Our growing population, agricultural needs, inefficient appliances and sometimes inconsiderate consumer behaviour put pressure on our water supplies. Here are some tips on how you can conserve water — and save money.
For most of us, water is there at the turn of the tap. We easily take it for granted — and may waste it.
These days most water authorities urge people to reduce their water use, and supply brochures and pamphlets with savings tips. For them, conserving water means less need to spend money on new dams — instead, they can spend it on improving existing infrastructure.
For you, conserving water is likely to mean saving money — the more you use, the more you pay.
In addition, if you're also saving hot water (for example, in the shower), you'll reduce your energy bill.
In the bathroom
• Buy a low-flow shower head.
• Try to limit your shower to about 5 minutes.
• If you have an older-style single-flush toilet, convert it to dual-flush cistern. When you replace an existing toilet, install a modern dual-flush cistern and pan.
• Install water-efficient taps.
• Aerators give the feel of a higher flowrate. They're simply screwed onto the end of a tap and reduce the flowrate while aerating the water.
• Switch off the tap while you're brushing your teeth or shaving.
In the kitchen
• Always fully load your dishwasher, as you can't adjust the water level to the load -- it always uses the amount for a full load.
• If you wash your dishes by hand, and when washing your "veggies", don't do it under running water. Use a plug, and fill the sink with only the amount of water you need.
In the laundry
• Consider buying a front loader. They may be more expensive to buy than top loaders, but they're much more water and energy-efficient, use less detergent and will save you money in the long run.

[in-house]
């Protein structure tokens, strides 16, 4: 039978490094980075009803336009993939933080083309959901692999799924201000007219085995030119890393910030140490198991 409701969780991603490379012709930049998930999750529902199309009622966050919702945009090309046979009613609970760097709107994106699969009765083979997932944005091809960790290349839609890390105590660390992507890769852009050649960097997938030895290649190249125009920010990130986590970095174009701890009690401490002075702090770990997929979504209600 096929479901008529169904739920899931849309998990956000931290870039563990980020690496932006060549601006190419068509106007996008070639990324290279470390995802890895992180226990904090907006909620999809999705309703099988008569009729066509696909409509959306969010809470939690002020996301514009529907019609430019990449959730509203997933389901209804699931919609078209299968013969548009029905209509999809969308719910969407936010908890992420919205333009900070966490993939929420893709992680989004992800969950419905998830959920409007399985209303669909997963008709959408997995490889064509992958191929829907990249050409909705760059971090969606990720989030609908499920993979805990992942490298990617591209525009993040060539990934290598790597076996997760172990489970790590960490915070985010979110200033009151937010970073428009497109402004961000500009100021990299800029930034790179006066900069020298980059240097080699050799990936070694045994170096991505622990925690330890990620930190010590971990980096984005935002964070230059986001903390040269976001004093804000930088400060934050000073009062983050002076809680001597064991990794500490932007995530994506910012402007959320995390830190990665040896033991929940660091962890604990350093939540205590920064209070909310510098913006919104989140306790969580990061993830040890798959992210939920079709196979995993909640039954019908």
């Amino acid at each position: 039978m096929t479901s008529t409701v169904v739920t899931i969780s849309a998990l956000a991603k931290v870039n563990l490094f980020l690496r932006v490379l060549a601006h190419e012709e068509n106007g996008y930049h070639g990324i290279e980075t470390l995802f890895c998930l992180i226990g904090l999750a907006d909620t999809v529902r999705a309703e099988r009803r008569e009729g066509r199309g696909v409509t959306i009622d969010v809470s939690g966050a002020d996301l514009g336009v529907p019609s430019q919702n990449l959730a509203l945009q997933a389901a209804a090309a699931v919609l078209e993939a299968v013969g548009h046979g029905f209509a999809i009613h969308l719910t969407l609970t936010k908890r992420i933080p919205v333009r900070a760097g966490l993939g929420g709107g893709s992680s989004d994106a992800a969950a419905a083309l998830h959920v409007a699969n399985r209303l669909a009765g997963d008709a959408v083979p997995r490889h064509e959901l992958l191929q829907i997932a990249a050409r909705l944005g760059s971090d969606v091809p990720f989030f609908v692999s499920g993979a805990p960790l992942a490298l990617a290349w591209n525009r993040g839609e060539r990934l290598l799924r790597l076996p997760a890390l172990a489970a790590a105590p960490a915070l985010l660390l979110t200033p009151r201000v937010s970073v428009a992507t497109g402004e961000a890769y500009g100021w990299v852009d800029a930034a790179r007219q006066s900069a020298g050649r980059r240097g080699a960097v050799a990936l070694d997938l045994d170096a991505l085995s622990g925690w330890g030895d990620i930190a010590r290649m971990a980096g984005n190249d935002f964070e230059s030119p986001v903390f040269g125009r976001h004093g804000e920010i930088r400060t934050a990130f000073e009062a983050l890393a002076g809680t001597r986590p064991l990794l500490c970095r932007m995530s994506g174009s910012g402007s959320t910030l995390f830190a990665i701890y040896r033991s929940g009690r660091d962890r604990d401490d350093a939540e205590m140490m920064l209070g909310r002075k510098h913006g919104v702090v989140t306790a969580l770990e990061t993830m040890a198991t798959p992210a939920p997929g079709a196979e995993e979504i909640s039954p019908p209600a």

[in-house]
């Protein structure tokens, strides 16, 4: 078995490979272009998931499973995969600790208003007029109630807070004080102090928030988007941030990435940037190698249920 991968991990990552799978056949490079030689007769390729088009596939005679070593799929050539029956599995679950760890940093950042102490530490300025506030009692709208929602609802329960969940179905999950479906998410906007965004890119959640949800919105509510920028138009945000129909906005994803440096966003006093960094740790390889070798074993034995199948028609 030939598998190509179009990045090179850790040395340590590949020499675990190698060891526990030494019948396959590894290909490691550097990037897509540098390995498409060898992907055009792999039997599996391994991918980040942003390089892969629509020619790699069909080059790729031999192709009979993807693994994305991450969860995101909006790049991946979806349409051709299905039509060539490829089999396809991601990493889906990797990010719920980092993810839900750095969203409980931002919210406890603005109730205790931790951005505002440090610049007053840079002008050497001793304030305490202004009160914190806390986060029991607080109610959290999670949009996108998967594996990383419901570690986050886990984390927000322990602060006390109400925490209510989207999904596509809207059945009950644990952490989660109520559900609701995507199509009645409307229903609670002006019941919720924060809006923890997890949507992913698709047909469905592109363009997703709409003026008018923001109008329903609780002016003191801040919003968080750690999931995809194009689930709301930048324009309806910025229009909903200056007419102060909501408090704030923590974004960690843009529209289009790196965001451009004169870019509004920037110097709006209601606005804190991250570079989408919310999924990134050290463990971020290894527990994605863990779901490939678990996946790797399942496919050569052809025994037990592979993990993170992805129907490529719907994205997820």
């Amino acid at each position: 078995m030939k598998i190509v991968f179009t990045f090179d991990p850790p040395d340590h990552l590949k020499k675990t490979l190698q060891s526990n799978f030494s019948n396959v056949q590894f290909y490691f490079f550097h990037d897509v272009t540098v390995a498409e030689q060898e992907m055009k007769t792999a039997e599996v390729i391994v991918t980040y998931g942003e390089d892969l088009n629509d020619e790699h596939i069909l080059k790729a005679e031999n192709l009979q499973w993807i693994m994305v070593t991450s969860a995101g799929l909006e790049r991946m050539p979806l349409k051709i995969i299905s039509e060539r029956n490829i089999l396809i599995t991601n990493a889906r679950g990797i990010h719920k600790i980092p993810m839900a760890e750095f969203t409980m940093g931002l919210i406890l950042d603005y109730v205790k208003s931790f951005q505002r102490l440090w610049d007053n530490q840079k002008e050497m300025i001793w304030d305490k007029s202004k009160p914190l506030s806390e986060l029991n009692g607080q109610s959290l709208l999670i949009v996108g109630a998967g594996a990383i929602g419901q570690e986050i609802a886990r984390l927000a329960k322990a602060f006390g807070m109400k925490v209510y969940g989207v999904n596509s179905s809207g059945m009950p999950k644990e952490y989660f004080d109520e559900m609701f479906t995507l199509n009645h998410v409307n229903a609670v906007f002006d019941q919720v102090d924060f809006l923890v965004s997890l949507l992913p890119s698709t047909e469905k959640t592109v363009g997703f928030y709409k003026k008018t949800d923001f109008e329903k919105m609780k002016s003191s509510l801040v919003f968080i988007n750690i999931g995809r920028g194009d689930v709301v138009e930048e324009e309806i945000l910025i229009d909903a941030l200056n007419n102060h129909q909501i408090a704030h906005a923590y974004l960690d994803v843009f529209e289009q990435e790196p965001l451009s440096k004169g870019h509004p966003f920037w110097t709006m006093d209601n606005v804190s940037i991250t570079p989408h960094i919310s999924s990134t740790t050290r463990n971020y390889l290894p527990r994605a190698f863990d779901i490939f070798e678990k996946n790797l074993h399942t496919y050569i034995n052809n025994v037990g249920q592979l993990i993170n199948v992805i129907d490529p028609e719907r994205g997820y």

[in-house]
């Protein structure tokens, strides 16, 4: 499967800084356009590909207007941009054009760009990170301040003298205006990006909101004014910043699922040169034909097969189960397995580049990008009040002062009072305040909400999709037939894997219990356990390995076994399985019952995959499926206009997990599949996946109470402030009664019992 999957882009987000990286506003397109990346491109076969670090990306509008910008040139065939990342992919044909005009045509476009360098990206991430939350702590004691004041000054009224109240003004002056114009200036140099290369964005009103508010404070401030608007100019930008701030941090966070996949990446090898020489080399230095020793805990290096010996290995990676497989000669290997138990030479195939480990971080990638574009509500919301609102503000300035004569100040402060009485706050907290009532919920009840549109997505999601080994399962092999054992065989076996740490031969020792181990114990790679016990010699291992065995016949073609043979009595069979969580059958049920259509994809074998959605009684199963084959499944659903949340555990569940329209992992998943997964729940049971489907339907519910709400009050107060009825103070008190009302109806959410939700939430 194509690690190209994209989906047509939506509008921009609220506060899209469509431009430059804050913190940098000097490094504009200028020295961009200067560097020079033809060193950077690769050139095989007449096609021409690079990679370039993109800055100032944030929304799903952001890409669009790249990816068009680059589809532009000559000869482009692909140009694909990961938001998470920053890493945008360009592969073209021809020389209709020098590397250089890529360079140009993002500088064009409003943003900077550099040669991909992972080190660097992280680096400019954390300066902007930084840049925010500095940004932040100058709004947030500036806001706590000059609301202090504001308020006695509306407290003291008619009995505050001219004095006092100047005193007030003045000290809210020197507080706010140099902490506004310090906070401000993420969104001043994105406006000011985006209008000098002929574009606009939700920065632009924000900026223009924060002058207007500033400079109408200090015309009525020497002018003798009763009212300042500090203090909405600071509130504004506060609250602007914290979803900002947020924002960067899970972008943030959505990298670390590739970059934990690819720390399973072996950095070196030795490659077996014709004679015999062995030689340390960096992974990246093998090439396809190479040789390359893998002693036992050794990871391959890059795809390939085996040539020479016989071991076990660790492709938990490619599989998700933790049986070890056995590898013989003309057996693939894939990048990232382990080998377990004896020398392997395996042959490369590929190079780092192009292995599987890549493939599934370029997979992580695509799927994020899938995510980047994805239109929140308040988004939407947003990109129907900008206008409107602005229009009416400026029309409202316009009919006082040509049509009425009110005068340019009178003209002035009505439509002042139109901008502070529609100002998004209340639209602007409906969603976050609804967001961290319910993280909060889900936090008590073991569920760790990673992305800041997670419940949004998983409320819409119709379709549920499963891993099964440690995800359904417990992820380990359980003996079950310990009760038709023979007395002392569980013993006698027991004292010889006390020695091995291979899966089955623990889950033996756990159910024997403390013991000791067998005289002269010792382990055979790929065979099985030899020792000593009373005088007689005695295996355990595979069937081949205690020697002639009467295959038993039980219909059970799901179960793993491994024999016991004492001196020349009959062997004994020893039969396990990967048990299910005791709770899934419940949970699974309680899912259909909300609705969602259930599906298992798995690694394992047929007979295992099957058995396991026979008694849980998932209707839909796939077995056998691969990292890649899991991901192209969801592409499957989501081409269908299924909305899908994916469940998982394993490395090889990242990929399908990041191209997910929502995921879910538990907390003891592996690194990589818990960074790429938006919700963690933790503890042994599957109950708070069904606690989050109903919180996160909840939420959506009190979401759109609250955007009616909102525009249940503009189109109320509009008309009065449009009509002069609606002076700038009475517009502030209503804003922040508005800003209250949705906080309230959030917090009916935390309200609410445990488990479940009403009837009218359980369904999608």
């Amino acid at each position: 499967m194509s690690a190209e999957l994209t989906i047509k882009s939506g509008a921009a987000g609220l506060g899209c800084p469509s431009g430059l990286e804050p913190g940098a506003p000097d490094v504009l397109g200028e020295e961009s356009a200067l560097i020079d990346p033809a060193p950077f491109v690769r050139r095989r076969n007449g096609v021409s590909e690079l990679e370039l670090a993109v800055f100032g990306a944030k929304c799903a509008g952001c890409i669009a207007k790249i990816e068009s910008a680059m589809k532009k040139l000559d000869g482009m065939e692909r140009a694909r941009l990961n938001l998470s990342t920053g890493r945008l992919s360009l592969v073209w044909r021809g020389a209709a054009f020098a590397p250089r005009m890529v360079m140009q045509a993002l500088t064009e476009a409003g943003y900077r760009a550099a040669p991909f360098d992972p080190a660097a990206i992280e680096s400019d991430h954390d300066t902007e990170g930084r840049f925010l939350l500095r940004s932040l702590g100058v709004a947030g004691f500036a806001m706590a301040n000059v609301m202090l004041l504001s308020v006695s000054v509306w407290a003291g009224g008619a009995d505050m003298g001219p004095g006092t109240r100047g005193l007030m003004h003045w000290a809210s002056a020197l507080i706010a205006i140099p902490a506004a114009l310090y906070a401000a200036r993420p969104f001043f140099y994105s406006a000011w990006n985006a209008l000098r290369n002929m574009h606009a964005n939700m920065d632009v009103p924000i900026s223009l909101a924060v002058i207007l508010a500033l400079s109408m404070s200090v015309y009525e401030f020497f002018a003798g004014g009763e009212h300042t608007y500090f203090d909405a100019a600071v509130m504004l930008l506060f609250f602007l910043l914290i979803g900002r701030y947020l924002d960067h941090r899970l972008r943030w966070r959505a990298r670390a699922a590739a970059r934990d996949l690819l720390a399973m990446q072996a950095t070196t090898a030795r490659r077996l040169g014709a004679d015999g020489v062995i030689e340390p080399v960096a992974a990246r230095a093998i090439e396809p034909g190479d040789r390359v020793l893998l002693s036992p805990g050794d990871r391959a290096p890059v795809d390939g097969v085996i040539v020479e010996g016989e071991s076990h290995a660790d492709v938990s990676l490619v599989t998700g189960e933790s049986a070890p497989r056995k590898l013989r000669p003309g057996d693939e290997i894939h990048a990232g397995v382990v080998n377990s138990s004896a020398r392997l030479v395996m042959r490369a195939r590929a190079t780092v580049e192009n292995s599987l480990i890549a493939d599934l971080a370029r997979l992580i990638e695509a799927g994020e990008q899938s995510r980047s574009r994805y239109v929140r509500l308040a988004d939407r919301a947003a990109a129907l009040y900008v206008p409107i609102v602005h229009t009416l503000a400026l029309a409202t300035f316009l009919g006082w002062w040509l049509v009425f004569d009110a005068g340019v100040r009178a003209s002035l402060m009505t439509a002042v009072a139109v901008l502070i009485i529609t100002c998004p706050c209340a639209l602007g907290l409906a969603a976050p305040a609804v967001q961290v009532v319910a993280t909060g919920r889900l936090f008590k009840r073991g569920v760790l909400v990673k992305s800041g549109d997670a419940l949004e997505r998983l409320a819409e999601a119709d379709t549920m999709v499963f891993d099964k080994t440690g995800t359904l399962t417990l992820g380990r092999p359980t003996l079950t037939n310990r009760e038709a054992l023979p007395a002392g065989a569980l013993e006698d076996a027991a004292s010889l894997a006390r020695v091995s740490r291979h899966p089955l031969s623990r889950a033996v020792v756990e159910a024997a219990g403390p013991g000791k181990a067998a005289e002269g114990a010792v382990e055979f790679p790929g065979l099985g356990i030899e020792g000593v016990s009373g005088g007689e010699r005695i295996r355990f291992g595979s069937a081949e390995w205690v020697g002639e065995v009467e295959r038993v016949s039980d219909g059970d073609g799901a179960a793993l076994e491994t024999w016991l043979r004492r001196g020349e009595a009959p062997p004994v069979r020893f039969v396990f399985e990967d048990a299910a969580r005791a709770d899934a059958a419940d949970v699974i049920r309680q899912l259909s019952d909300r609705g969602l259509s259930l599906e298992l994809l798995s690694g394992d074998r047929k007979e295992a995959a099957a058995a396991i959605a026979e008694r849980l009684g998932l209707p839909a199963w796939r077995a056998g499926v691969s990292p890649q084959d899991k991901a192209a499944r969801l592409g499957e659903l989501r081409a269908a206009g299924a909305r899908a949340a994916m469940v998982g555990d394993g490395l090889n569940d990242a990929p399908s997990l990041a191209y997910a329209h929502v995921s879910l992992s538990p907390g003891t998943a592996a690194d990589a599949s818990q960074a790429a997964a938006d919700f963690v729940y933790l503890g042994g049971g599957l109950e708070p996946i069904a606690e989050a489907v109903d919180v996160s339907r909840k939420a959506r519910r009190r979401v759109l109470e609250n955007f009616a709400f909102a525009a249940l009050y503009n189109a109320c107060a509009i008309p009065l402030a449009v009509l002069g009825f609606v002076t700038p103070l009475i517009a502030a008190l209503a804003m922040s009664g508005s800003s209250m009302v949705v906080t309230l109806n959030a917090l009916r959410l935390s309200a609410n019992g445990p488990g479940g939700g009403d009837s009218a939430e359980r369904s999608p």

• Washing a full load is the most water-efficient. If you don't, you can adjust the water level accordingly on many machines. If you only have a few items to wash, do it by hand.
Looking for leaks
Leaks can be obvious (for example, a dripping tap) or hidden (such as a damaged pipe). Either way, they can waste a lot of water — and your money.
• Fix leaks as soon as you find them.
• A toilet may leak without any visible signs. To check, pour some drops of food colouring in the cistern. If after a while the colour appears in the pan (without flushing), you have a leak.
• You can use your water meter to check your system for hidden leaks. Turn off all the taps and other water users in your home. Note your meter's reading. Check the reading again after some hours (for example, overnight) — if it's different, you have a leak.
In the garden
• The right garden design, plant selection and watering tips depend a lot on where you live and how big your property is.
• Group plants with similar water needs.
• Don't water your garden in the heat of the day or when it's very windy, as a lot of water will evaporate or blow away before it can reach the roots.
• Give your garden and lawn a good soak every two to four days in hot weather (about half as often in cool weather, and as needed in rainy season), rather than watering a little bit every day. That'll encourage deeper root growth.
• Don't cut your lawn shorter than to 3 or 4 centimetres, so the blades can still shade each other.
• Water the base of plants rather than their leaves.
• Putting mulch on your garden will greatly reduce evaporation.
• Use a sprinkler system with a timer, so you don't have to think about switching it on and off all the time.
• Rainwater is ideal for watering your garden. Contact your water authority and local council for tips and requirements on how to install and maintain a rainwater tank.
• Hosing down paths or driveways can waste up to 1000 L per hour. Sweeping them with a broom is cheaper and quicker.
• Playing under a sprinkler or with a hose may be fun for the kids, but it also wastes up to 1000 L of water per hour.